11 November 2011

Flying rhinoceros

Video at Green Renaissance (tho it doesn't work for me).  Still image via HuffPo, where there are some explanatory details:
"Previously rhinos were either transported by lorry over very difficult tracks, or airlifted in a net. This new procedure is gentler on the darted rhino because it shortens the time it has to be kept asleep with drugs, the respiration is not as compromised as it can be in a net and it avoids the need for travel in a crate over terrible tracks," explains Dr Flamand. "Another advantage is that rhinos can be more easily removed from dangerous situations, for example if they have fallen asleep in a donga or other difficult terrain after being darted. The helicopter translocations usually take less than ten minutes, and the animals suffer no ill effect. All of the veterinarians working on the translocation agreed that this was now the method of choice for the well-being of the animals."
For the most amazing scholarly blogposts about images of the rhinoceros, see this series from one of my favorite blogs - Poemas del rio Wang:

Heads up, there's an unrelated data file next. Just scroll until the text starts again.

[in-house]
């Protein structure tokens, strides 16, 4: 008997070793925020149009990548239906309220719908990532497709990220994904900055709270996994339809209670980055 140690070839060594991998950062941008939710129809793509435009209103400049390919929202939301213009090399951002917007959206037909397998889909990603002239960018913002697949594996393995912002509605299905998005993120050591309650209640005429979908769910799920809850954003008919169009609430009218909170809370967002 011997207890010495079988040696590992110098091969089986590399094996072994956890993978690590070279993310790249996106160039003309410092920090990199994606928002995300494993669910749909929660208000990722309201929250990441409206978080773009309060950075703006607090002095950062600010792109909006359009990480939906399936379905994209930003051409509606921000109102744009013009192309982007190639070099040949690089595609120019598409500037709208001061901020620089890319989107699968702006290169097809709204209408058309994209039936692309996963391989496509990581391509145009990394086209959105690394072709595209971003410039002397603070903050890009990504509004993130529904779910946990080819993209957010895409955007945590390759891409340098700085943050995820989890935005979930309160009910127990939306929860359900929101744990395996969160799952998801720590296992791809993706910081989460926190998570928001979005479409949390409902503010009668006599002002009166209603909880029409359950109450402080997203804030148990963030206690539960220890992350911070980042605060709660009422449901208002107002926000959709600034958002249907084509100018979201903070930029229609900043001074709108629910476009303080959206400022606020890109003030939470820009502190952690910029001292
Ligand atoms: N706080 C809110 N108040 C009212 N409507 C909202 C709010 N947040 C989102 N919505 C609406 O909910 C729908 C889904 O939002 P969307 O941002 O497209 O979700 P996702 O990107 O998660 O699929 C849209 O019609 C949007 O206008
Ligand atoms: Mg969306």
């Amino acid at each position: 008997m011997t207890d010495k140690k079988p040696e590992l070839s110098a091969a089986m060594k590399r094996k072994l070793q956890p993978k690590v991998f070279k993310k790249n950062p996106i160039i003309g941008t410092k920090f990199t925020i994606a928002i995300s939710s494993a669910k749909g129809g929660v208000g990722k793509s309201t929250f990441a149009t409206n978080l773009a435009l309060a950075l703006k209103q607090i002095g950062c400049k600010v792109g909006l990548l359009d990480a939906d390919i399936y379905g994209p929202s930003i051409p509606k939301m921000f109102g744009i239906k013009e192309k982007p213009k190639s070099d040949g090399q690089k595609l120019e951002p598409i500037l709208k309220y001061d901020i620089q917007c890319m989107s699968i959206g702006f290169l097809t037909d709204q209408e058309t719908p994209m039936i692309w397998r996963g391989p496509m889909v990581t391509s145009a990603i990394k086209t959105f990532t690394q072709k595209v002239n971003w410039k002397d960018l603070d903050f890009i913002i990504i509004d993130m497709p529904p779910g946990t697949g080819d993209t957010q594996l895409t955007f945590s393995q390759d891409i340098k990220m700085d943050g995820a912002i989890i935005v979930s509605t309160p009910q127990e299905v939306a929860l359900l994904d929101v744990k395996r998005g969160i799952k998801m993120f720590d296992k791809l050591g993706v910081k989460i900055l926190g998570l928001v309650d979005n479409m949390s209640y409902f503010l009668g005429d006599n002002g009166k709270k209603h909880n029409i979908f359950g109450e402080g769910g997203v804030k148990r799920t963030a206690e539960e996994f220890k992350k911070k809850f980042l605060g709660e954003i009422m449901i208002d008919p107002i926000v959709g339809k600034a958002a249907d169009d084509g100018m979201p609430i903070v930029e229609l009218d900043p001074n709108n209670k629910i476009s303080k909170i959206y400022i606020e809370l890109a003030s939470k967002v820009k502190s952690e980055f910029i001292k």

The rhinoceros of the Pope,
Rhinoceros on the reverse,
The first litter, and
The truth suppressed.
I've been meaning to blog about those posts for over two years, but haven't found the time to do them justice.  I do still plan to write about them in the future, but for now you can have a sneak peek.


  1. Thank you very much for recommending the rhinoceros series! In the meantime I have collected some more material to it, so the show will go on in the near future.

  2. My first thought after seeing the picture was this sculpture in Prague:


  3. That's very odd, Mark. I had never seen/heard of it before. I'll do some searching and maybe blog it someday. Thanks.

  4. I'm sure the vets know what they're doing but the entire weight of the rhino is pulling on those four ankles! How do they not get dislocated?

  5. Mark, I researched it some more and decided not to write it up for the blog. But it is interesting.


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